Leasehold reforms progress through Parliament but have they been watered down?

The Leasehold and Freehold Reform Bill has passed its third reading in the House of Commons but campaigners feel let down

Glasses on lease contract
(Image credit: Getty Images)

Government reforms of the controversial leasehold system have moved a step closer but campaigners warn that hundreds of amendments during parliamentary debates have weakened the promised changes.

The Leasehold and Freehold Reform Bill is one of the government’s key pieces of legislation, aiming to address long-standing issues that owners of leasehold houses and flats have faced such as high service charges and barriers to extending their leases.

Homeowners and campaigners complain that these issues make leasehold properties harder to remortgage or sell.

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The government already banned ground rents on new leases for homes in 2022 but the new legislation aims to provide support for those with current leases who are struggling with unfair terms and high costs.

The Bill promises to boost the rights of leaseholders to acquire their freeholds, to extend their leases and to collectively takeover management of the building.

It also promised to reduce ground rents and regulate service charges.

Speaking as the Bill passed its third reading to the House of Commons yesterday and was sent for review by the House of Lords, housing minister Lee Rowley, said the reforms would “help to reduce unnecessary stress, uncertainty and wasted time by reforming a labyrinthine system and making it better.”

But activists from the National Leasehold Campaign have warned that leaseholders have been let down following several amendments that have made the legislation “weaker than it needed to be.”

What is the Leasehold and Freehold Reform Bill?

The Leasehold and Freehold Reform Bill is the government’s latest attempt to reform the leasehold system.

It promised more transparency on service charges by creating a redress scheme to challenge costs and calling for freeholders and managing agents to issues bills in a standardised format that are easier to understand.

The legislation also aims to make it cheaper for homeowners to extend their lease or buy their freehold.

Standard lease extension terms will be increased to 990 years for houses and flats, up from 50 years in houses and 90 years in flats, while leaseholders won’t have to pay their freeholder’s costs when making a claim anymore.

Leaseholders also will no longer need to have owned their house or flat for two years before they can extend their lease or buy their freehold. 

The reforms aim to reduce regular delays in selling a leasehold property by setting a maximum time and fee that freeholders and managing agents can charge for this information.

The sale of new leasehold houses will also be banned and the government is separately consulting on options to cap ground rents for existing leases.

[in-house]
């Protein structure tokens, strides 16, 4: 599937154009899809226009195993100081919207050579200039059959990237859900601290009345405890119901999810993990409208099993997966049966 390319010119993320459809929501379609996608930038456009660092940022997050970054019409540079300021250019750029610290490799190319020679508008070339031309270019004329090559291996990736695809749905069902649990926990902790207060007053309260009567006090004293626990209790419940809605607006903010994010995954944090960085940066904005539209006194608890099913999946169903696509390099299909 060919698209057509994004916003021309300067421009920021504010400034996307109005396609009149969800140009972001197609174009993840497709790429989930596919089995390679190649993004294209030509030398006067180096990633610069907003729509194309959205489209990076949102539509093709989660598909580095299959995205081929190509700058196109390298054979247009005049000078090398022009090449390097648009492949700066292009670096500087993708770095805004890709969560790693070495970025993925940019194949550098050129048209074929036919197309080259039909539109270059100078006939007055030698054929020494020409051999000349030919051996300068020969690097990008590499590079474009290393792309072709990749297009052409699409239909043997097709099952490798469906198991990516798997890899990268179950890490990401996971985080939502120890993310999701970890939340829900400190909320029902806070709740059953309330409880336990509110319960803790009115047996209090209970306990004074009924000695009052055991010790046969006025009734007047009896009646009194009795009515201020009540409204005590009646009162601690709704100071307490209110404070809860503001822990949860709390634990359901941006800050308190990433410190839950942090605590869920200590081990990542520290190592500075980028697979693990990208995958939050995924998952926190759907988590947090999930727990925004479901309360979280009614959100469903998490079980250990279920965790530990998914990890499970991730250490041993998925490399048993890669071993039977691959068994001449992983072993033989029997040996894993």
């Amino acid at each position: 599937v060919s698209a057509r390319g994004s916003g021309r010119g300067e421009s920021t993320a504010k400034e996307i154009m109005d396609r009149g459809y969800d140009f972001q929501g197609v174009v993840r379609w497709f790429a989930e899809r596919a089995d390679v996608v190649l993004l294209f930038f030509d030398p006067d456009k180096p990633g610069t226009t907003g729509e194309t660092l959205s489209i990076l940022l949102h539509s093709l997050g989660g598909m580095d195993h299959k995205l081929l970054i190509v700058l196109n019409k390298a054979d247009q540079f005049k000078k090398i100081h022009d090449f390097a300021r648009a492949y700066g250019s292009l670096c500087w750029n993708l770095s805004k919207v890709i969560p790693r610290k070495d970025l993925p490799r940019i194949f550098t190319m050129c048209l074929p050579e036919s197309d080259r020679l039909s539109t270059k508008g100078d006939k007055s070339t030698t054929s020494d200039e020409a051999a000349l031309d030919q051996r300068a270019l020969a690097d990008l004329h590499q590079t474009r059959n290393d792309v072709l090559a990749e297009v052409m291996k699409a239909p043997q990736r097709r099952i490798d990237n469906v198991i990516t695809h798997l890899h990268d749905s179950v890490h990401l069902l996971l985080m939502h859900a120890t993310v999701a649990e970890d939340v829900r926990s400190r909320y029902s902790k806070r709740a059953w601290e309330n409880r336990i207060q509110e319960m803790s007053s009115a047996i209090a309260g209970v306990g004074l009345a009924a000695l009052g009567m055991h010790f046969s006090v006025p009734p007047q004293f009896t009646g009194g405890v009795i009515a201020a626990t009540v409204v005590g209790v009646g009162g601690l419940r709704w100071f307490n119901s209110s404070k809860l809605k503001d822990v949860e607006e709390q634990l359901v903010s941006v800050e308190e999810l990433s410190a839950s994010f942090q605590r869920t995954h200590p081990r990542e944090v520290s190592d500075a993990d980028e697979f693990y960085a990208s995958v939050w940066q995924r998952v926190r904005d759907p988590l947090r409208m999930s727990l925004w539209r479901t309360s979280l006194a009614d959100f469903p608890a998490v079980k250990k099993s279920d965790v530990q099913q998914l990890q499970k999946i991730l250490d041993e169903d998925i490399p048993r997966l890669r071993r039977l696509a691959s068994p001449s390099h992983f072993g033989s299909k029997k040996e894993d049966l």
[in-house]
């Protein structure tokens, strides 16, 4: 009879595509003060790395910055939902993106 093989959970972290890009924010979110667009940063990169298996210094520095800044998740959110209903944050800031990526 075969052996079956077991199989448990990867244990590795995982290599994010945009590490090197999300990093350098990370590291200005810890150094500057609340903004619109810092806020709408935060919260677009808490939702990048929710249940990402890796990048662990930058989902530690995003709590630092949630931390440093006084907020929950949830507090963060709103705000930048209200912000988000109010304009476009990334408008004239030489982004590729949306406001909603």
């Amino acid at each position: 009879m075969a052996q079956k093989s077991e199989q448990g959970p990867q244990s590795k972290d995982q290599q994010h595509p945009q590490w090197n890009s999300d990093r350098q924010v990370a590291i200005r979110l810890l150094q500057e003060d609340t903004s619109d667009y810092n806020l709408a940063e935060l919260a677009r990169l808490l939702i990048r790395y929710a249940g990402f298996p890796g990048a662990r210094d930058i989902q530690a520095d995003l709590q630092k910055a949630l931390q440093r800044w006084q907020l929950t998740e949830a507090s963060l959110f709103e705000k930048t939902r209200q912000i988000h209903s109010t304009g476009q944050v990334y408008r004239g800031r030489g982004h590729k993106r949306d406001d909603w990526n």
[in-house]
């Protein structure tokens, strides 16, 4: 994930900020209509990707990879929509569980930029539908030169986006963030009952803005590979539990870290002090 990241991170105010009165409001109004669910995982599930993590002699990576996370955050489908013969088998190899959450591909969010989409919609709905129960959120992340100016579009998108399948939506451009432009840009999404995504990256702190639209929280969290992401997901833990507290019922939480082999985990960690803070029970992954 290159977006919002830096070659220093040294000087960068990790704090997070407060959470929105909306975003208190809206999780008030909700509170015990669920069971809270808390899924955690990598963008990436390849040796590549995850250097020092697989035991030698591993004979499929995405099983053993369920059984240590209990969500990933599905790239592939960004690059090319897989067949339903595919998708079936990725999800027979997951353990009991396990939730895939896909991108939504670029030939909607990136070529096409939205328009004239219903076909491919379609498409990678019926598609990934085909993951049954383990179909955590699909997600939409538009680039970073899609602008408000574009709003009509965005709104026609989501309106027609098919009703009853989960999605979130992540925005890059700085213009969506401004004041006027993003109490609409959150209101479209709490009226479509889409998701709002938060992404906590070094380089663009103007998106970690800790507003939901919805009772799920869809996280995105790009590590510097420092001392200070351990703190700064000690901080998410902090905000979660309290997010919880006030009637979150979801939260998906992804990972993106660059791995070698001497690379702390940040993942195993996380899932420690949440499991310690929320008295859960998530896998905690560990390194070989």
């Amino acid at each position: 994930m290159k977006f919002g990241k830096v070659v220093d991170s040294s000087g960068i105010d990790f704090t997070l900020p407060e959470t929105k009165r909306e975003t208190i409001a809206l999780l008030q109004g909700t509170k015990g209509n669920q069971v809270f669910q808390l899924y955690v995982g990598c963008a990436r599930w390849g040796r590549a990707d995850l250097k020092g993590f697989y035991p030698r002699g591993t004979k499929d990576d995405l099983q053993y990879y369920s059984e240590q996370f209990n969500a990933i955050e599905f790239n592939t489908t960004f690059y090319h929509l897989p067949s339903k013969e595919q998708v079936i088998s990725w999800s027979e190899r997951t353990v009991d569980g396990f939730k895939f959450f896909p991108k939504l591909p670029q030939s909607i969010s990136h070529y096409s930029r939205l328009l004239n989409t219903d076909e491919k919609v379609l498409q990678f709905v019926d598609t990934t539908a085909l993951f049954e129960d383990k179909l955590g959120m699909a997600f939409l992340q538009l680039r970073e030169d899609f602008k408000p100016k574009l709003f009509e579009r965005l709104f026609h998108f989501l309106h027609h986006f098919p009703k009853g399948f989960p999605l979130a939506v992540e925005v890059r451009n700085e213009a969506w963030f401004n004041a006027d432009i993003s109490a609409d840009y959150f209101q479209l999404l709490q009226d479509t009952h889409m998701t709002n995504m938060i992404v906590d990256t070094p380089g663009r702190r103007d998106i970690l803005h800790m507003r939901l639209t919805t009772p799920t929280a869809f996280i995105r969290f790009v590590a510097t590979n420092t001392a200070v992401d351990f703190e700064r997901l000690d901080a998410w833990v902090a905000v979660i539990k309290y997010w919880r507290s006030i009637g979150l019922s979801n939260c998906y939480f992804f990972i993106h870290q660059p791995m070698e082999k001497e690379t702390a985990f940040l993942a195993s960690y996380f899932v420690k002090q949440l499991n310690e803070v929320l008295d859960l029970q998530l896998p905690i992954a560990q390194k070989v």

Why are leaseholders unhappy with the reforms?

Housing Secretary Michael Gove had previously promised to abolish the leasehold system ahead of the introduction of this legislation.

But this promise has not been delivered in the proposed law, particularly for existing leaseholders.

Campaigners warn that hasn’t been enough time to scrutinise amendments introduced by Tory MPs properly and proposed changes put forward by Labour were mostly rejected.

For example, while a ban on new leasehold houses was mistakenly missing from initial drafts of the legislation, this was addressed through amendments.

However, the Bill has included exemptions for retirement housing and land that has already been leased.

Labour tabled an amendment to ensure that the key rates in the calculations for extending a lease or buying a freehold are not made more punitive to leaseholders than they currently are, but this was voted down by MPs.

Meanwhile, Tory MP Richard Fuller has asked ministers at the next stage to consider if a ban on marriage value – a calculation used to determine an amount owed to the freeholder based on the difference in the value of the property before and after the lease extension – should be limited only to leases currently above 80 years.

MPs also opposed extending a right to first refusal to buy a flat freehold to house owners.

Other loopholes and unfair terms remain.

Lease extension specialist Homehold highlighted that under current law, a leaseholder can have their property forfeited for certain breaches of the lease. An amendment from Labour to abolish this was voted down, despite MPs hearing a story where a pensioner had their flat in London forfeited for a service charge dispute of just £6,000.

"Despite its meteoric pace through the legislative process so far, it is very clear just how contentious the Bill is,” says Linz Darlington, managing director of Homehold.

"The Bill has lacked scrutiny as it has gone through the Commons, with the government chastised for tabling 100 amendments in the last week, with limited time for these to be reviewed.”

What's next for the Leasehold and Freehold Reform Bill?

The legislation will now be considered by the House of Lords before it is sent back to MPs in the House of Commons to consider any amendments and to pass the legislation into law.

“It will be interesting to see the amendments the Lords make: considering the vested property interests it seems unfathomable that they’ll be less contentious or divided than those from the Commons,” adds Darlington.

Marc Shoffman

Marc Shoffman is an award-winning freelance journalist specialising in business, personal finance and property. His work has appeared in print and online publications ranging from FT Business to The Times, Mail on Sunday and The i newspaper. He also co-presents the In For A Penny financial planning podcast.